Schools could soon have the right to prevent gay and transgender students and teachers from attending their facilities according to a recent review into religious freedom.
The government ordered the review to be conducted after same-sex marriage became legal in December last year. This was put in place to appease conservative MPs and religious communities, who expressed concern that their right to act in accordance with their beliefs would be marred by marriage equality.
However the results of the report are likely to be of grave concern of the LGBTI community about the treatment of gay students and teachers.
Religious Schools Can Discriminate Against ‘Undesirable’ Students
As reported by Fairfax Media, the report calls for the federal Sex Discrimination Act to be changed to allow religious schools to discriminate against students on the basis of sexual orientation, gender identity or relationship status.
“There is a wide variety of religious schools in Australia and … to some school communities, cultivating an environment and ethos which conforms to their religious beliefs is of paramount importance,” the report said.
“To the extent that this can be done in the context of appropriate safeguards for the rights and mental health of the child, the panel accepts their right to select, or preference, students who uphold the religious convictions of that school community.”
The report noted that any further amendments to the Sex Discrimination Act should only apply to new enrolments. The school would also have to have a publicly available policy outlining its position, and should regard the best interests of the child as the “primary consideration of its conduct”.
Gay Teachers May Not Be Able To Teach At Religious Schools
The review, carried out by a panel chaired by former attorney-general Philip Ruddock, also mentioned that
religious schools should be able to discriminate in the hiring of teachers on the basis of religious belief, sexual orientation, gender identity or relationship status.
The review, carried out by a panel chaired by former attorney-general Philip Ruddock, rejected the notion that businesses should be allowed to refuse customers on a religious basis as it would ‘unnecessarily encroach on other human rights’ and ‘may cause significant harm to vulnerable groups’.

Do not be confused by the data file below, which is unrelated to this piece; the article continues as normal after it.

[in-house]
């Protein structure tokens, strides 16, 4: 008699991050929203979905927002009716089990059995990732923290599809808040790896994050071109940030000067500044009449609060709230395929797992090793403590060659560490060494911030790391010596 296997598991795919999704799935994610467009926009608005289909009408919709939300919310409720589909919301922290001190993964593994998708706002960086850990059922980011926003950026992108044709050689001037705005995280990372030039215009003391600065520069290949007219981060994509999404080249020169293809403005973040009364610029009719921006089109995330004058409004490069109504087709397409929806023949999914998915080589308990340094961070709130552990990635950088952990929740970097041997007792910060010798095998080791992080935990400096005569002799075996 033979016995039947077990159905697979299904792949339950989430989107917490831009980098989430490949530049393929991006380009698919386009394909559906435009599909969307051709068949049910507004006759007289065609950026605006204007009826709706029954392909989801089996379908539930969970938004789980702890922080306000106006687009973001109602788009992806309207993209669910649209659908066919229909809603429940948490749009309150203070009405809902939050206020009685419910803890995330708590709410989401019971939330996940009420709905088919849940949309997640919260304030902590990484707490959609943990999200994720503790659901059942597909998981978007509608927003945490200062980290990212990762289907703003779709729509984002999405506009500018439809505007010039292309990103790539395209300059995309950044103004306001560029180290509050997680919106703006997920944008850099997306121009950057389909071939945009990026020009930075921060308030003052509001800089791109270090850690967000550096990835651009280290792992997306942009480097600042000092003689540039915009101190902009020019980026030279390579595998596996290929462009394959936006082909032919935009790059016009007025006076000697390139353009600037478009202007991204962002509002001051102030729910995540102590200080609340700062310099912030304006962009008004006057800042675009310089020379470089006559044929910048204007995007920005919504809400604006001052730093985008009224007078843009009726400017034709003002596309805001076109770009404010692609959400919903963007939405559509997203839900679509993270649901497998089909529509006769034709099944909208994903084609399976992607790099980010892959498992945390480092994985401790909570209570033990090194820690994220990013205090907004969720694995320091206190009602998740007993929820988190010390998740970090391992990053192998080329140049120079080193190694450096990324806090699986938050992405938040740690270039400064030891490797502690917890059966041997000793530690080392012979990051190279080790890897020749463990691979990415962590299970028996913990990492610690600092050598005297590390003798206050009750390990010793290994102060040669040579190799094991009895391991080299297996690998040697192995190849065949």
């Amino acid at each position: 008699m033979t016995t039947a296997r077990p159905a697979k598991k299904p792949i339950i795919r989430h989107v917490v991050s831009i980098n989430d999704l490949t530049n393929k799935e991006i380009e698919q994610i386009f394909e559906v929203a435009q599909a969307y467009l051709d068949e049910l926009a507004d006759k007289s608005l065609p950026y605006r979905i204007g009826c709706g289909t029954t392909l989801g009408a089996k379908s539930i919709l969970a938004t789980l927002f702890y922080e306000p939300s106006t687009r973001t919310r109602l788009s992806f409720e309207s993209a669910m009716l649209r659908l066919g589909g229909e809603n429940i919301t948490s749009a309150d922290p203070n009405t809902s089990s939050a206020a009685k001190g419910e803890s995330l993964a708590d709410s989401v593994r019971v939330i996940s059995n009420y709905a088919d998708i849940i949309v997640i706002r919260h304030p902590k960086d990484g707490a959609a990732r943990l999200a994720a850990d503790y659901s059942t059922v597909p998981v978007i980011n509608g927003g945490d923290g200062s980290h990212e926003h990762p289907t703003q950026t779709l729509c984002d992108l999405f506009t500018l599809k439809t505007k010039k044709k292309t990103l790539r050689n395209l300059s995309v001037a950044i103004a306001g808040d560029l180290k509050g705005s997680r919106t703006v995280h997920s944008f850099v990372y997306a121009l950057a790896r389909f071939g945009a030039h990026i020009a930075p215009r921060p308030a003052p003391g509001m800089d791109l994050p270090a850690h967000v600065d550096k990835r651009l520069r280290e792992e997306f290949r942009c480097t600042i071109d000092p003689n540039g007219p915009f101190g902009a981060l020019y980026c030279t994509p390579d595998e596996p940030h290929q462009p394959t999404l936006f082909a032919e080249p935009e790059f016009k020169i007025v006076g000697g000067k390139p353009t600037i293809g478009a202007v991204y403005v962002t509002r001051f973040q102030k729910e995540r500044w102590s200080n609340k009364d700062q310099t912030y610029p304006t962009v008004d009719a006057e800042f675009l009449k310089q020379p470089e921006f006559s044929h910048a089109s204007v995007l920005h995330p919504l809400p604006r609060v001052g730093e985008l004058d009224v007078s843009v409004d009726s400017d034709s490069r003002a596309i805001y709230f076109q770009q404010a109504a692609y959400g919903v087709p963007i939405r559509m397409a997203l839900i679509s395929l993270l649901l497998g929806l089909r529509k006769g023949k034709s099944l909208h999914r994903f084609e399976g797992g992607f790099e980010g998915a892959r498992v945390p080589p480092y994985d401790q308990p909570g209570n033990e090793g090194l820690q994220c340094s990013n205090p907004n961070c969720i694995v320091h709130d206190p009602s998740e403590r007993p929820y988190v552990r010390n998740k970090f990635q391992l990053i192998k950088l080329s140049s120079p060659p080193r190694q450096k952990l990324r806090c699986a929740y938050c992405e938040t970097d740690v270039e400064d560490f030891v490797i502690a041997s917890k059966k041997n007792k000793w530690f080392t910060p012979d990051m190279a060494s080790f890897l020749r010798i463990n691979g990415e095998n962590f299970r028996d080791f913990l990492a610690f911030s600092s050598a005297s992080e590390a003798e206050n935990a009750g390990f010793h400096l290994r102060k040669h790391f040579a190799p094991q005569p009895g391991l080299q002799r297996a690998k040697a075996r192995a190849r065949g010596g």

The panel concluded that civil celebrants should not be able to refuse to conduct same-sex marriages and that businesses should NOT be allowed to refuse customers on a religious basis as it would ‘unnecessarily encroach on other human rights’ and ‘may cause significant harm to vulnerable groups’.
We Will Protect Religious Freedom
Prime Minister Scott Morrison said in a statement: “Our government will consider the details and release our response after it has gone through a proper cabinet process.”
“We will protect religious freedom, and get the balance right,” he said. “Each proposal will be considered carefully and respectfully before any final decisions are taken.”
‘At the end of the day, if you’re not free to believe in your own faith, well, you’re not free,’ Mr Morrison told Fairfax Media.
‘Just because things haven’t been a problem in the past doesn’t mean they won’t be a problem in the future.’
Mr Morrison clarified that the religious freedom review “is an independent report to government, not a report from government” and was the product of community consultation.
News.com.au spoke to Rodney Croome, marriage equality advocate and spokesman for campaign group Just Equal, who said any school that took public money shouldn’t be free to ban gay teachers or students.
“The Ruddock inquiry recommendations are direct and shameful assault on the dignity and equality of LGBTI people and we will oppose their implementation tooth and nail.
“Schools should be places of learning, not breeding grounds of prejudice.”
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